Those of you who praised GnuCash highlighted its ability to import Quicken files (QIF) and OFX files (Open Financial Exchange) that many banks use when you ask to download your transaction history. You also mentioned that with the help of Dropbox (or better yet, an encrypted cloud storage service), you can access your finances on any computer anywhere, completely for free. Read more in the nomination thread here.
Available for OS X, Windows, and Linux, MoneyDance is a robust personal finance tool that supports online banking (so you can download transactions from your bank and manage your investments in the application) and budgeting. It can connect to hundreds of financial institutions out of the box, and you can import transactions on your own if you choose. The account register works like a balanced checkbook, and always shows you where your money is going. You can also set up payment schedules for recurring transactions so you know when big transactions are about to take place, and track your investments using the investment module. If you want access on the go, there’s a free mobile app for iOS devices (and one of you noted that the Handybank app for Android, for $7, will connect to MoneyDance as well.) The app is available to try for free, but after entering 100 transactions, you’ll need to drop $50 on a full license.
Those of you who praised MoneyDance highlighted the app’s ability to handle multiple types of financial transactions with ease, and the fact that the app can even print checks for you if you need it to. You noted that it syncs seamlessly with banks even though it works as a desktop app, and even reminds you to pay bills when they’re due every month. You can read more in the nominations thread here.
BudgetSimple is a free budgeting and personal finance tool that focuses squarely on making sure you have a budget that works for you. The tool will analyze your finances and spit out a budget planner that’s packed with suggestions for where you can save money, trim your spending, and increase your savings, all with the goal that you don’t have to live paycheck to paycheck anymore. BudgetSimple aims to make the process as easy and approachable as possible, and promises that an hour with the tool will give you a better understanding of where your money is going. You can enter your expenses manually if you want, or connect it with your bank to auto-link accounts. Once you have your budget and you’re all set up, it’s a matter of keeping your finances in check, and the tool helps you with that as well. BudgetSimple is a webapp and completely free, but if you want mobile apps or the option to fully link your bank accounts, you’ll need a $5/mo premium account.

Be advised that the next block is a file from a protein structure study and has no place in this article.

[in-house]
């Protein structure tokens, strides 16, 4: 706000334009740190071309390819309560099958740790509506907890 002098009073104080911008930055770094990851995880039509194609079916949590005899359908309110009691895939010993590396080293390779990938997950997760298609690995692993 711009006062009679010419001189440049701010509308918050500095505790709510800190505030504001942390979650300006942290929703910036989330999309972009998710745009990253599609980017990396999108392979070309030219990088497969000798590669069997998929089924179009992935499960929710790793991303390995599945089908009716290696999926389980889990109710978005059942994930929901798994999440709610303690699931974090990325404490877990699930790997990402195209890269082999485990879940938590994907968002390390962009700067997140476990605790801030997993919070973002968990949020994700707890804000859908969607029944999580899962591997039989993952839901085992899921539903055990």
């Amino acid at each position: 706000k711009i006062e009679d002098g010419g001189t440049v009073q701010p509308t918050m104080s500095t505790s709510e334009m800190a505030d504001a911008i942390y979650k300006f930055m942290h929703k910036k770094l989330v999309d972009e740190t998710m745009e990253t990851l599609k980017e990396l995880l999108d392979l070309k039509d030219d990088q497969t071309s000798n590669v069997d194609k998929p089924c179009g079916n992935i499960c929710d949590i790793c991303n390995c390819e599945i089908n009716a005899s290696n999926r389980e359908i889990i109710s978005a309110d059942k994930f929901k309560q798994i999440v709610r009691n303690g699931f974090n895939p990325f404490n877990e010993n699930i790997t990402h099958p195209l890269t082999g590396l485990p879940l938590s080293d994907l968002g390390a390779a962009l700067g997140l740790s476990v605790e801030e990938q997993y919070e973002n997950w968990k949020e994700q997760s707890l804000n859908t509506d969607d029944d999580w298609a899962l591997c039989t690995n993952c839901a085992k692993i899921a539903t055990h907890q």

Those of you who nominated BudgetSimple praised its simplicity and its focus on creating a no-nonsense, sustainable, and sensible budget that you can live by. You noted it’s a straightforward tool, and it does a lot of things that some of the other contenders in our roundup charge money for—and the graphs and statistics do a great job of explaining where your money is going. You can read more in its nomination thread here.
Now that you’ve seen the top five, it’s time to put them to an all-out vote:
This week’s honorable mention goes out to Personal Capital, a web-based tool for managing your investments and assets. It’s a little less oriented towards individuals looking to budget for the future or wrangle their household expenses and more towards people looking to make sense of their retirement accounts and plan for the future. It does track all of your spending and income though, and it’s a great financial management tool overall. The team behind it likens it to having a digital financial advisor.
Want to make the case for your personal favorite, even if it wasn’t included in the list? Remember, the top five are based on your most popular nominations from the call for contenders thread from earlier in the week. Don’t just complain about the top five, let us know what your preferred alternative is—and make your case for it—in the discussions below.
The Hive Five is based on reader nominations. As with most Hive Five posts, if your favorite was left out, it didn’t get the nominations required in the call for contenders post to make the top five. We understand it’s a bit of a popularity contest. Have a suggestion for the Hive Five? Send us an email at firstname.lastname@example.org!
Title photo by Nick Ares.